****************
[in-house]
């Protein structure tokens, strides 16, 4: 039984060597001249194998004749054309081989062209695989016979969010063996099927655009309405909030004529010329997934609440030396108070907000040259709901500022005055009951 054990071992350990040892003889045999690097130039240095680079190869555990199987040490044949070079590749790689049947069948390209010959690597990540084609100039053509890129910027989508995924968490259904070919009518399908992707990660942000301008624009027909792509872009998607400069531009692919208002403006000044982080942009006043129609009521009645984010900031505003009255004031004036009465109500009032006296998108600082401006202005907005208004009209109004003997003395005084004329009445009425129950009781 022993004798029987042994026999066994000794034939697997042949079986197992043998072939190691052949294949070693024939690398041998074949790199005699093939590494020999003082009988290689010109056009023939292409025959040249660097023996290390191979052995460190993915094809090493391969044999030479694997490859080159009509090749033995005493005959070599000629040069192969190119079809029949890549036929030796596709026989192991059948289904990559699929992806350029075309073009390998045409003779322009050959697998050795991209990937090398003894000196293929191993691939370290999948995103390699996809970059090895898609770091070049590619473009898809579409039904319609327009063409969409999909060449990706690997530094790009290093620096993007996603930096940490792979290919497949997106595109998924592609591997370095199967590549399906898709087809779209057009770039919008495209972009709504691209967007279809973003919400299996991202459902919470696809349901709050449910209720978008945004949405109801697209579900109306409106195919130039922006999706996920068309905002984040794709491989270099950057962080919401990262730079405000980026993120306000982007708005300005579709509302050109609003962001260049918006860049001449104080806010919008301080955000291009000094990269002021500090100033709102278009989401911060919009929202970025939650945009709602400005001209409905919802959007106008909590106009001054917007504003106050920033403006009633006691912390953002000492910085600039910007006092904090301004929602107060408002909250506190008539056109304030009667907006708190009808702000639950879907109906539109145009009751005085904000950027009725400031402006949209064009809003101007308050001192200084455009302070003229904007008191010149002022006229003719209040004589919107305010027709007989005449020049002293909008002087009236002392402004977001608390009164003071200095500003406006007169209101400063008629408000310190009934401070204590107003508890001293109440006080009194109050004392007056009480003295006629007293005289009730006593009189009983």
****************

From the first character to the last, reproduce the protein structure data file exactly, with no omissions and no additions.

[in-house]
């Protein structure tokens, strides 16, 4: 039984060597001249194998004749054309081989062209695989016979969010063996099927655009309405909030004529010329997934609440030396108070907000040259709901500022005055009951 054990071992350990040892003889045999690097130039240095680079190869555990199987040490044949070079590749790689049947069948390209010959690597990540084609100039053509890129910027989508995924968490259904070919009518399908992707990660942000301008624009027909792509872009998607400069531009692919208002403006000044982080942009006043129609009521009645984010900031505003009255004031004036009465109500009032006296998108600082401006202005907005208004009209109004003997003395005084004329009445009425129950009781 022993004798029987042994026999066994000794034939697997042949079986197992043998072939190691052949294949070693024939690398041998074949790199005699093939590494020999003082009988290689010109056009023939292409025959040249660097023996290390191979052995460190993915094809090493391969044999030479694997490859080159009509090749033995005493005959070599000629040069192969190119079809029949890549036929030796596709026989192991059948289904990559699929992806350029075309073009390998045409003779322009050959697998050795991209990937090398003894000196293929191993691939370290999948995103390699996809970059090895898609770091070049590619473009898809579409039904319609327009063409969409999909060449990706690997530094790009290093620096993007996603930096940490792979290919497949997106595109998924592609591997370095199967590549399906898709087809779209057009770039919008495209972009709504691209967007279809973003919400299996991202459902919470696809349901709050449910209720978008945004949405109801697209579900109306409106195919130039922006999706996920068309905002984040794709491989270099950057962080919401990262730079405000980026993120306000982007708005300005579709509302050109609003962001260049918006860049001449104080806010919008301080955000291009000094990269002021500090100033709102278009989401911060919009929202970025939650945009709602400005001209409905919802959007106008909590106009001054917007504003106050920033403006009633006691912390953002000492910085600039910007006092904090301004929602107060408002909250506190008539056109304030009667907006708190009808702000639950879907109906539109145009009751005085904000950027009725400031402006949209064009809003101007308050001192200084455009302070003229904007008191010149002022006229003719209040004589919107305010027709007989005449020049002293909008002087009236002392402004977001608390009164003071200095500003406006007169209101400063008629408000310190009934401070204590107003508890001293109440006080009194109050004392007056009480003295006629007293005289009730006593009189009983």